An Object Identifier (OID) is an extensively used identification mechanism jointly developed by ITU-T and ISO/IEC for naming any type of object, concept, or “thing” with a globally unambiguous name. (More information about OIDs can be found at www.oid-info.com)
There are three well-known notations for OIDs:
2.999
{joint-iso-itu-t(2) example(999)}
/Joint-ISO-ITU-T/Example
WEID (WEhowski IDentifier) is another notation for OIDs, developed by Till Wehowski and Daniel Marschall:
weid:root:2-RR-2
In the initial version of the WEID specification of 2011, only OIDs below the WEID root arc 1.3.6.1.4.1.37553.8 could be used. In a later definition by Daniel Marschall, any existing OID can be written in WEID notation, by defining sub-namespaces.
The registry of sub-namespaces (URN prefixes) has currently the following entries:
weid:
(Also called “Class C” WEID)
1.3.6.1.4.1.37553.8
1.3.6.1.4.1.37553.8.32488192274
can be written as weid:EXAMPLE-3
(3
is the check digit)weid:pen:
(Also called “Class B” WEID)
1.3.6.1.4.1
1.3.6.1.4.1.37476.9999
can be written as weid:pen:SX0-7PR-6
(6
is the check digit)weid:root:
(Also called “Class A” WEID)
2.999
can be written as weid:root:2-RR-2
(2
is the check digit)To get an OID in accordance with Recommendation ITU-T X.600 assigned, you need to find a Registration Authority that assigns you an OID. You can obtain an OID as WEID and manage your own arc, e.g. by:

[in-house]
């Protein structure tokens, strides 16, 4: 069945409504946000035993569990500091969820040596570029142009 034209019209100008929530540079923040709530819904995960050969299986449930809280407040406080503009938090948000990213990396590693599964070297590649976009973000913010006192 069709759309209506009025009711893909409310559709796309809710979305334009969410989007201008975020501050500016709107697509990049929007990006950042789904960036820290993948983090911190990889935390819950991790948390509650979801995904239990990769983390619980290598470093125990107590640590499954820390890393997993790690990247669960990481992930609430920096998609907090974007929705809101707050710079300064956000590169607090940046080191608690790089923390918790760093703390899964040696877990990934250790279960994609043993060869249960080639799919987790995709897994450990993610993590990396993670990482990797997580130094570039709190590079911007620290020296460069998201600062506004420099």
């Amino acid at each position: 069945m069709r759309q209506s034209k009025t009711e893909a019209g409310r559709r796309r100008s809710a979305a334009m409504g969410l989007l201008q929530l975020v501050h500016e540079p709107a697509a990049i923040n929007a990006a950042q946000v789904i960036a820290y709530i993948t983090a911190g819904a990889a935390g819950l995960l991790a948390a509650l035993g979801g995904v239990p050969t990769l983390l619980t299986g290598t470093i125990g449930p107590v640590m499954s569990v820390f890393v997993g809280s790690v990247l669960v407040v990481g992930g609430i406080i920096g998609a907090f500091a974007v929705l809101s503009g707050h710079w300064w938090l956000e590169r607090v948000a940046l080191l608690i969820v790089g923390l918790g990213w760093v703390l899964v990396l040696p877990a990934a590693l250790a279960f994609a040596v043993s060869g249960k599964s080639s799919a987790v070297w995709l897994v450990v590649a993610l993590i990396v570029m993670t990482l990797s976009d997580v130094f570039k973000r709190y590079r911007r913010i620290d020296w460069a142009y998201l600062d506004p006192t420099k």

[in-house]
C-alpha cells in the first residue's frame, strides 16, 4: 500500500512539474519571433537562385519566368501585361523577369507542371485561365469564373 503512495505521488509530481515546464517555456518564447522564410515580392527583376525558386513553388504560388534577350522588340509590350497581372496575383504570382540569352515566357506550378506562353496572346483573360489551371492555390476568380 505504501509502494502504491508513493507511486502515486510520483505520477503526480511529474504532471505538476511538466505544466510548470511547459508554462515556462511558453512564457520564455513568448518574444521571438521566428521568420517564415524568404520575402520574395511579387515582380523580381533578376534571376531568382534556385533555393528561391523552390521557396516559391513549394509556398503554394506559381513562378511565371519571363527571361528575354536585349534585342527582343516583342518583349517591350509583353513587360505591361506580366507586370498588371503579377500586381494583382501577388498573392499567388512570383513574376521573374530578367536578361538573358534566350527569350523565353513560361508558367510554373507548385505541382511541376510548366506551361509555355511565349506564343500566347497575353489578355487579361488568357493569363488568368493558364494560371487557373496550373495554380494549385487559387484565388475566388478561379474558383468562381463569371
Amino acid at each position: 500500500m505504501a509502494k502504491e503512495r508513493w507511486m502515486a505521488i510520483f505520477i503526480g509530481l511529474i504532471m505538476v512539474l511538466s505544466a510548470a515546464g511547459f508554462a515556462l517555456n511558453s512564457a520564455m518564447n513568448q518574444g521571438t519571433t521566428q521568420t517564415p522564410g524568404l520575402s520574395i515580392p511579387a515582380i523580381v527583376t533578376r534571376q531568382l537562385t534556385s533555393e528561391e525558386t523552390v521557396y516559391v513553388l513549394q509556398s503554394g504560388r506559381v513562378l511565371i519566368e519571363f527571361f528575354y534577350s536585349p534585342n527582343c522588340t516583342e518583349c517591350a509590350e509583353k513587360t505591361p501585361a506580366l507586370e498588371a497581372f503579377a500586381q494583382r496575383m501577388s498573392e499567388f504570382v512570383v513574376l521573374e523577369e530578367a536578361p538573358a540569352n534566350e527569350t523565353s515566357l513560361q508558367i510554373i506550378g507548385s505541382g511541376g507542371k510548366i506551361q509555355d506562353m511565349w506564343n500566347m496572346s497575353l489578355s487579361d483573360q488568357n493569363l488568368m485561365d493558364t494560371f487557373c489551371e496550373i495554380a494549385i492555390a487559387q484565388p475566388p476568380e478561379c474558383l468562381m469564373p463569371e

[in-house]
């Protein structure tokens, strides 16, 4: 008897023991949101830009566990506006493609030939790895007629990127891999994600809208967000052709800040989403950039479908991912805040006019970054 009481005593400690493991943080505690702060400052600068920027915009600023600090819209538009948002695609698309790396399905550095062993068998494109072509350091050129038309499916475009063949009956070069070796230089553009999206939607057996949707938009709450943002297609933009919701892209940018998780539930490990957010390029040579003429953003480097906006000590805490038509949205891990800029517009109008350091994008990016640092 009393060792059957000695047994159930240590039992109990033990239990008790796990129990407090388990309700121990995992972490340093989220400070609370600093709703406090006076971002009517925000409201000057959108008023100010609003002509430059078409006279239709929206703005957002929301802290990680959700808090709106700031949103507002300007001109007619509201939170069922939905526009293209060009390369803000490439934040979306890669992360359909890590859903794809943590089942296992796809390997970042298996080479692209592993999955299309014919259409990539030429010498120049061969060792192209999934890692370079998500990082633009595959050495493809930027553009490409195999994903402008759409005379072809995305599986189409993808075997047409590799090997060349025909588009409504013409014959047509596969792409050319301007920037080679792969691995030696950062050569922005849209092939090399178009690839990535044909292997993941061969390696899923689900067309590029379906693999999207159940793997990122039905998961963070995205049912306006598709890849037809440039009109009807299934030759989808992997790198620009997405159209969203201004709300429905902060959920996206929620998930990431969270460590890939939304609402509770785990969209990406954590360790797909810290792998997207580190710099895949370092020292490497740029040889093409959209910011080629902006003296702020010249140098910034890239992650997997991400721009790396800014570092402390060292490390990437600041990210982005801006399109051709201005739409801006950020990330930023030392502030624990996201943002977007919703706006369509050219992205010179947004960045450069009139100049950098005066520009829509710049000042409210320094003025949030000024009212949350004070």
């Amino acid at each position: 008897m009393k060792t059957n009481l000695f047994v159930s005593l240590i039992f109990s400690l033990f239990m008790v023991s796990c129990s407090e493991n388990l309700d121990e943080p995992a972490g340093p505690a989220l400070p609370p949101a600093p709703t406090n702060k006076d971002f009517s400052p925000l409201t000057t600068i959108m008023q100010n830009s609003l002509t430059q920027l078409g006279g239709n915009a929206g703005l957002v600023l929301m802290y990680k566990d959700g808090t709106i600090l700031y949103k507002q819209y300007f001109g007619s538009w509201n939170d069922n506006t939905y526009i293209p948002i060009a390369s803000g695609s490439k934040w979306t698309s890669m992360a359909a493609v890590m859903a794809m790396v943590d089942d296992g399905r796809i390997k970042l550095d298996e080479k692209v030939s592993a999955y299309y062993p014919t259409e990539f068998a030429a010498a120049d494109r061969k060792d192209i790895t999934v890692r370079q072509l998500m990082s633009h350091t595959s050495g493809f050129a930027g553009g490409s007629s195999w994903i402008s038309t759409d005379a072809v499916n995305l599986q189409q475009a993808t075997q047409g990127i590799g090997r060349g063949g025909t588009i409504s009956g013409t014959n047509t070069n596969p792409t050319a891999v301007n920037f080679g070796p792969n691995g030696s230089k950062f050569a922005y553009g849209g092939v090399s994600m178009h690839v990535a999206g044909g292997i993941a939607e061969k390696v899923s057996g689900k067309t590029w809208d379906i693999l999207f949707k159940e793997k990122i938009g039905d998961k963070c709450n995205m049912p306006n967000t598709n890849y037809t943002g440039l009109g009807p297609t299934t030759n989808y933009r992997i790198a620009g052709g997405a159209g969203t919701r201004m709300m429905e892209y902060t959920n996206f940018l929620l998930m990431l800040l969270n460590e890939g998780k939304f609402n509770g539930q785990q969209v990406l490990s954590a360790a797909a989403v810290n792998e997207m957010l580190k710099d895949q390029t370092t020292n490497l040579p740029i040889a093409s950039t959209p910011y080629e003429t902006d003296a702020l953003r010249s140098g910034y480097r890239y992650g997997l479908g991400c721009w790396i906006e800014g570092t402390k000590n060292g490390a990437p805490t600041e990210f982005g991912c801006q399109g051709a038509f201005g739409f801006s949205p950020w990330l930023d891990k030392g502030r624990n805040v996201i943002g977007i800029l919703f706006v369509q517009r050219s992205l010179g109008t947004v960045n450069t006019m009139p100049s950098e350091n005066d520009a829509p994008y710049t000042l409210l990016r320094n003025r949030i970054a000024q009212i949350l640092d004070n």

The construction of a WEID is demonstrated with the example OID 2.999:
2
and 999
) are converted from base 10 to base 36, so the arcs become 2
and RR
.-
, so we have now 2-RR
.weid:root:
, so we now have weid:root:2-RR
In the end, a Luhn-based check digit (called WeLuhn) is added. If the WEID contains at least one arc, then the check digit is preceded by a hyphen.
2.999
)2-RR
. Padding zeros must not be present and need to be stripped.2RR
.A
will be replaced with 10
, B
will be replaced with 11
, etc., so we now have 22727
This number is the payload for the normal Luhn algorithm. https://en.wikipedia.org/wiki/Luhn_algorithm which works as follows:
s
.((10-s mod 10) mod 10)
.
2
2.999
is weid:root:2-RR-2
.Recommendations for WEID notation (as of Spec Change 8):
weid:pen:SX0-7PR-6
should be chosen rather than weid:root:1-3-6-1-4-1-SX0-7PR-6
weid:
, weid:pen:
, weid:root:
) is case insensitive, but it is recommended to write it in lowercase.0
characters is valid (e.g. weid:000EXAMPLE-3
), but not recommended. The paddings do not count toward the WeLuhn check digit.Recommendations for WEID notation (as of Spec Change 9):
weid:root:2-RR-?
instead of weid:root:2-RR-2
. One useful scenario can be the documentation of incomplete/template WEIDs. Another usage is converters (like our online converter) which can help you replace the wildcard with the correct checksum.Changes with Spec Change 10: Domain-WEID:
.
) are treated as domain names.weid:example.com:ABC-DEF-?
is equal to weid:9-DNS-COM-EXAMPLE-ABC-DEF-?
.Changes with Spec Change 11: Proprietary Namespaces:
x-
, for example: weid:x-contoso:ABC-DEF-?
could be a WEID defined by Contoso Ltd..
).Currently, the following custom namespaces are known:
weid:x-frdl:[Base36_NS]-[SubNS]:[Base36_ID]-[CheckDigit]
to be defined/implemented by Frdlweb (base idea here).Additional notes:
6ba7b812-9dad-11d1-80b4-00c04fd430c8
according to IETF RFC-4122).The current version of the specification is 11, which is identified with the OID 1.3.6.1.4.1.37553.8.1.8.1.6.1.11 (weid:1-8-1-6-1-B-7).
© WEID is developed by Daniel Marschall / ViaThinkSoft and Till Wehowski.